The Federal Government through the National Social Safety Nets Coordinating Office is developing a Rapid Response Register to scale up the enrolment of poor and vulnerable citizens in urban centres.
Minister of Finance, Budget and National Planning, Zainab Ahmed, disclosed this in her remarks at the Open Government Partnership 2020 Virtual Leaders’ Summit Roundtable.
The theme of the roundtable was ‘Open Recovery: Tracking the trillions of dollars in stimulus and safety net packages’.
Ahmed said the poor and vulnerable Nigerians captured in the register would benefit from cash transfers to cushion the socioeconomic impact of COVID-19 pandemic.
A statement issued in Abuja by the minister’s Special Assistant on Media and Communications, Yunusa Abdullahi, stated that the event was to advance discourse and innovation around open response and open recovery measures in response to the COVID-19 pandemic.
The finance minister said data for the response register were being sourced through primary and secondary sources, including the Nigeria Inter-bank Settlement System and the National Communication Commission database on mobile phone users.
To ensure transparency and to mitigate corruption risks, she said that payments would be made directly to the accounts of the individuals using their bank verification numbers.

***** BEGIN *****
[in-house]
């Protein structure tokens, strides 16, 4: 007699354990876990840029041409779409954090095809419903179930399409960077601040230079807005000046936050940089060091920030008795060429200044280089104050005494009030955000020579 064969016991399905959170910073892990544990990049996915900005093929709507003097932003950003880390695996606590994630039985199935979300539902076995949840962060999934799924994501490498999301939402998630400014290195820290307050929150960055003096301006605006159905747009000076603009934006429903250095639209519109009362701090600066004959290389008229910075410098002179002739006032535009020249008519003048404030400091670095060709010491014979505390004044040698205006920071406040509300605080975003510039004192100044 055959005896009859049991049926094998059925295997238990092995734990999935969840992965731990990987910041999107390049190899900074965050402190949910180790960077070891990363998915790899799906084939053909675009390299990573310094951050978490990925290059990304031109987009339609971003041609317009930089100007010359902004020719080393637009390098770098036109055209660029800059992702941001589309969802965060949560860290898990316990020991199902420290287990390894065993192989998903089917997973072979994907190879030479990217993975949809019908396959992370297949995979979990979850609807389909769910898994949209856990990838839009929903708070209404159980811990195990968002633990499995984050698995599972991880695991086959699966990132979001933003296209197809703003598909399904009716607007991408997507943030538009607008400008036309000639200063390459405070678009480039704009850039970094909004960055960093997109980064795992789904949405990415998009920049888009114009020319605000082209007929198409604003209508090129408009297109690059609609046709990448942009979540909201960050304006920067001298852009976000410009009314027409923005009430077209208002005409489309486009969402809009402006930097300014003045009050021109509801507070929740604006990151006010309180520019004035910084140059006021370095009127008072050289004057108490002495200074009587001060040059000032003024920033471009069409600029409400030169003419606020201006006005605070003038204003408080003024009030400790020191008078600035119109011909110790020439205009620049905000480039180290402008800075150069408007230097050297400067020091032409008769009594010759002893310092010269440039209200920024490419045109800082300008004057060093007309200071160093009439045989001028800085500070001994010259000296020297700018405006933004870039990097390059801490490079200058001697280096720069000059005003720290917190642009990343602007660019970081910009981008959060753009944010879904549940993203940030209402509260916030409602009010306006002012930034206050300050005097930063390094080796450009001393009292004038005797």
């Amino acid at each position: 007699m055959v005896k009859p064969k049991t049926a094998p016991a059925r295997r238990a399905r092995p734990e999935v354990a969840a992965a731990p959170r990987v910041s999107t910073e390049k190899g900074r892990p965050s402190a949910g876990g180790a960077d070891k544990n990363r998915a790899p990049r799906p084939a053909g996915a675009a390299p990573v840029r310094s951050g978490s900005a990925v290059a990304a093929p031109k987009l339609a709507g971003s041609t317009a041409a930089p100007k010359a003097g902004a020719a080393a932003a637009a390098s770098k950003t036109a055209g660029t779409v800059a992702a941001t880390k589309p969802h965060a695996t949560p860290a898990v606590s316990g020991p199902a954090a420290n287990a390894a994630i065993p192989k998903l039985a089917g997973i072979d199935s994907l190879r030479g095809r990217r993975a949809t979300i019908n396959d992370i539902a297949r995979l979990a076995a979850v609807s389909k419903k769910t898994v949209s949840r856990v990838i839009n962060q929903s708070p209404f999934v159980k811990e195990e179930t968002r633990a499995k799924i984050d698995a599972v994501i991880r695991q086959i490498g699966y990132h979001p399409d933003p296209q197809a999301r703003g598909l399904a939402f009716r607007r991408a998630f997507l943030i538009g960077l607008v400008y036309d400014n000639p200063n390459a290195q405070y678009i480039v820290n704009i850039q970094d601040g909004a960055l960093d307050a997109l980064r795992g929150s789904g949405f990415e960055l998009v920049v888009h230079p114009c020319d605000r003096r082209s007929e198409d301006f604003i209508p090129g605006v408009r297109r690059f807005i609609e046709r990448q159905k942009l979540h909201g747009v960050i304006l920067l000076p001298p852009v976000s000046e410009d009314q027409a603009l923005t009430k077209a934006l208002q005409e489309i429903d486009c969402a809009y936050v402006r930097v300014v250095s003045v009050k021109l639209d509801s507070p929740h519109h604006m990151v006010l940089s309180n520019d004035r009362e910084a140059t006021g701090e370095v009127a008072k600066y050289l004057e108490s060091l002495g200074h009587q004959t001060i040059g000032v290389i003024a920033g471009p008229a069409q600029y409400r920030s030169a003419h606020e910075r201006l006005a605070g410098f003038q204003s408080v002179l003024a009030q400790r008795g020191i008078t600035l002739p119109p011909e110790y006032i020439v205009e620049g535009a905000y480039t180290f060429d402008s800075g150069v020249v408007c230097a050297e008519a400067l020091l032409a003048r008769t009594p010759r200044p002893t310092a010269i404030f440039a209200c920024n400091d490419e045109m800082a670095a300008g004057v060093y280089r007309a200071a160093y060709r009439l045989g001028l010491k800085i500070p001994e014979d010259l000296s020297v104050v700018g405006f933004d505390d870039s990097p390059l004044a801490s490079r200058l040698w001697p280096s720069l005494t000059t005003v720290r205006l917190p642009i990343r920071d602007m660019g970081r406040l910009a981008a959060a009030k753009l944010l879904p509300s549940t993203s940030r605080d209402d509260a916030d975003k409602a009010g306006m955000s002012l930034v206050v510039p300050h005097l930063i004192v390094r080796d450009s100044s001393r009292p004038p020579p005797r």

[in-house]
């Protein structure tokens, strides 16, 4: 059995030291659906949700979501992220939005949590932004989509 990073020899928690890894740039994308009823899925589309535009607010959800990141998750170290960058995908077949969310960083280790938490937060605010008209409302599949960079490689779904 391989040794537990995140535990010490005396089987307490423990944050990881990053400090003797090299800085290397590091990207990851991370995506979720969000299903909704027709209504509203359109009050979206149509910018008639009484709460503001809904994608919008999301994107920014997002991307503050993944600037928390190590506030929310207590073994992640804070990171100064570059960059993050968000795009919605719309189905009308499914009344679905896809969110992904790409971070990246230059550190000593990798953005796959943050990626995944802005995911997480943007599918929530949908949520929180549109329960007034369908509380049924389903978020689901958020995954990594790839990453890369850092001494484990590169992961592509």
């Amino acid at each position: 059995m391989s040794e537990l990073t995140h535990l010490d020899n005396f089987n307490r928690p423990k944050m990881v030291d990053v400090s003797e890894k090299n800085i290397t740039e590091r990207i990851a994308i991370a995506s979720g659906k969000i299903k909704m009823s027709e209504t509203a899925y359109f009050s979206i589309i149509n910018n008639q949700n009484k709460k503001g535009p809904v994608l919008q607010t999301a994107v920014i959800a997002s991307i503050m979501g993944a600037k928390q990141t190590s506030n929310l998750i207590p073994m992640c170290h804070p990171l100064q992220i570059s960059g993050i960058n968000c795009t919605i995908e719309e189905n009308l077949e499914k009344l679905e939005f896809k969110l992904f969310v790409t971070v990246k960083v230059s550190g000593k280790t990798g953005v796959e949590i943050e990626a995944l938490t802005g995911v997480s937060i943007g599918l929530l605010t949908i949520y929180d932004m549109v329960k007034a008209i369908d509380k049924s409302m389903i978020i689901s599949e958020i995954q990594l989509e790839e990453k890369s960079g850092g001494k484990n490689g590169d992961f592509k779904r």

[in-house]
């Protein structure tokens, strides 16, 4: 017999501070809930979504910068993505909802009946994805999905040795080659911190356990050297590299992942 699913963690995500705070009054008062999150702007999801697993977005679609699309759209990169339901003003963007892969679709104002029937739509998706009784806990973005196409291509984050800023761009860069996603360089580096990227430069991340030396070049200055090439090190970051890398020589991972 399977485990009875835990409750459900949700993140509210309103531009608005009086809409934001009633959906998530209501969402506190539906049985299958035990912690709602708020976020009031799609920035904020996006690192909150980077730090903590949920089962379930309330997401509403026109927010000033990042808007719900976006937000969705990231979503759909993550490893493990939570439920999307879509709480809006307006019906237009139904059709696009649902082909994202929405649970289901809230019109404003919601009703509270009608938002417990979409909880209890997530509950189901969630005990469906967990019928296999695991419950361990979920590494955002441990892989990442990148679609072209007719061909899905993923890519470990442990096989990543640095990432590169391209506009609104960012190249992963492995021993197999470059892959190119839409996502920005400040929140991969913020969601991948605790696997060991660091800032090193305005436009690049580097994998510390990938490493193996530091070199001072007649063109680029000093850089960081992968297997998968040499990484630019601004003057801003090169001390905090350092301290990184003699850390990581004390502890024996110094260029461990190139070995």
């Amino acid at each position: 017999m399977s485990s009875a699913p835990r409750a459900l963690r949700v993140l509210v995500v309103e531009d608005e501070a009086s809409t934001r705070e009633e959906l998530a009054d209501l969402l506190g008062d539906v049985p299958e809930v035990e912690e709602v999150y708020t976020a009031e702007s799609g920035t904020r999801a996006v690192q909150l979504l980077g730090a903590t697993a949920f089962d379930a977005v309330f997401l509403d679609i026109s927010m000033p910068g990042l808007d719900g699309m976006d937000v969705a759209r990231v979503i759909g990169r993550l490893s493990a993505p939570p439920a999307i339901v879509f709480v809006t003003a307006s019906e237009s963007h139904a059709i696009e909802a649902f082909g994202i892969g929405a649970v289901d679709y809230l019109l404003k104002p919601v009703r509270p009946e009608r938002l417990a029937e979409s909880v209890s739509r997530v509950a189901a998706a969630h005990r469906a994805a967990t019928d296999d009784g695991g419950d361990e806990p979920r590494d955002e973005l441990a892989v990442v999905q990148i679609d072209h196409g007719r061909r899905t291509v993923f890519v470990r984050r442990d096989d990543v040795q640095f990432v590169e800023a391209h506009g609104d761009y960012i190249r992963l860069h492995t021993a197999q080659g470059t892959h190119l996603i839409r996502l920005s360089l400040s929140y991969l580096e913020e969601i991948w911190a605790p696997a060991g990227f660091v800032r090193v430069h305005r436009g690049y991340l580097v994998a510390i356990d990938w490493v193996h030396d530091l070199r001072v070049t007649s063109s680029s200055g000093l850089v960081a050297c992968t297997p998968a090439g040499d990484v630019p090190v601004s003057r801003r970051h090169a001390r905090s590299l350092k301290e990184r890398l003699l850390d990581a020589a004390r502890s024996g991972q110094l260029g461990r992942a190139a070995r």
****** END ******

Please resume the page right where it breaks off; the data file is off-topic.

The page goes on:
On government’s response to the COVID-19 pandemic, Ahmed said, “Our response to the COVID-19 pandemic under the leadership of Mr President has been proactive, people-oriented and aimed at averting drastic economic decline and protecting our most vulnerable citizens.”
The minister told participants at the summit that the government amended the 2021-2023 Medium-Term Fiscal Framework and the 2020 Appropriation Act and introduced a fiscal stimulus package of N2.3tn (about $5.9bn).
She said the government was also scaling up social safety nets, including cash transfers and school feeding programmes and was currently implementing a multi-sector economic sustainability plan.
Commenting on the importance of targeted interventions, Ahmed stated that the COVID-19 pandemic had underscored the critical importance of targeted interventions that had built in safeguards to ensure transparency, accountability, prevent corruption and ultimately strengthen the social contract between governments and citizens. – Punch.